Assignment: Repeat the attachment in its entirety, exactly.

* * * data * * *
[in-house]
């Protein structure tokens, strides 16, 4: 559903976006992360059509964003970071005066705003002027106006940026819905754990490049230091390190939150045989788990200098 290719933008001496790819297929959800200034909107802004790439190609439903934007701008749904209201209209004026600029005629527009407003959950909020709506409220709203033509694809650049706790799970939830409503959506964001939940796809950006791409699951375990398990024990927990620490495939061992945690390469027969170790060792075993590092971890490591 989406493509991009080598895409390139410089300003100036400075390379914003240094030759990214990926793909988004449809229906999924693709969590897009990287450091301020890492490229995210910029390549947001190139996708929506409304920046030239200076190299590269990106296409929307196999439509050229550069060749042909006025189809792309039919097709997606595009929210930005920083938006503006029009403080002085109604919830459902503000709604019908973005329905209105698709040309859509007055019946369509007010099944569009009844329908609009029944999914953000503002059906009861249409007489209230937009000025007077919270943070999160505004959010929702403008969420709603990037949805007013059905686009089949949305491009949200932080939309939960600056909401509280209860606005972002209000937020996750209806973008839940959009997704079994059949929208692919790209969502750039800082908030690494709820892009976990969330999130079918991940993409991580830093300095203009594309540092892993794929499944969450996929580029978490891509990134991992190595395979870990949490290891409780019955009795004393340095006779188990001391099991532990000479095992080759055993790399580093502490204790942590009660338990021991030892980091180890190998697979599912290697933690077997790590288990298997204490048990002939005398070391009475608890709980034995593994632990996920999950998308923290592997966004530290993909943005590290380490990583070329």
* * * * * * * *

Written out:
[in-house]
């Protein structure tokens, strides 16, 4: 559903976006992360059509964003970071005066705003002027106006940026819905754990490049230091390190939150045989788990200098 290719933008001496790819297929959800200034909107802004790439190609439903934007701008749904209201209209004026600029005629527009407003959950909020709506409220709203033509694809650049706790799970939830409503959506964001939940796809950006791409699951375990398990024990927990620490495939061992945690390469027969170790060792075993590092971890490591 989406493509991009080598895409390139410089300003100036400075390379914003240094030759990214990926793909988004449809229906999924693709969590897009990287450091301020890492490229995210910029390549947001190139996708929506409304920046030239200076190299590269990106296409929307196999439509050229550069060749042909006025189809792309039919097709997606595009929210930005920083938006503006029009403080002085109604919830459902503000709604019908973005329905209105698709040309859509007055019946369509007010099944569009009844329908609009029944999914953000503002059906009861249409007489209230937009000025007077919270943070999160505004959010929702403008969420709603990037949805007013059905686009089949949305491009949200932080939309939960600056909401509280209860606005972002209000937020996750209806973008839940959009997704079994059949929208692919790209969502750039800082908030690494709820892009976990969330999130079918991940993409991580830093300095203009594309540092892993794929499944969450996929580029978490891509990134991992190595395979870990949490290891409780019955009795004393340095006779188990001391099991532990000479095992080759055993790399580093502490204790942590009660338990021991030892980091180890190998697979599912290697933690077997790590288990298997204490048990002939005398070391009475608890709980034995593994632990996920999950998308923290592997966004530290993909943005590290380490990583070329």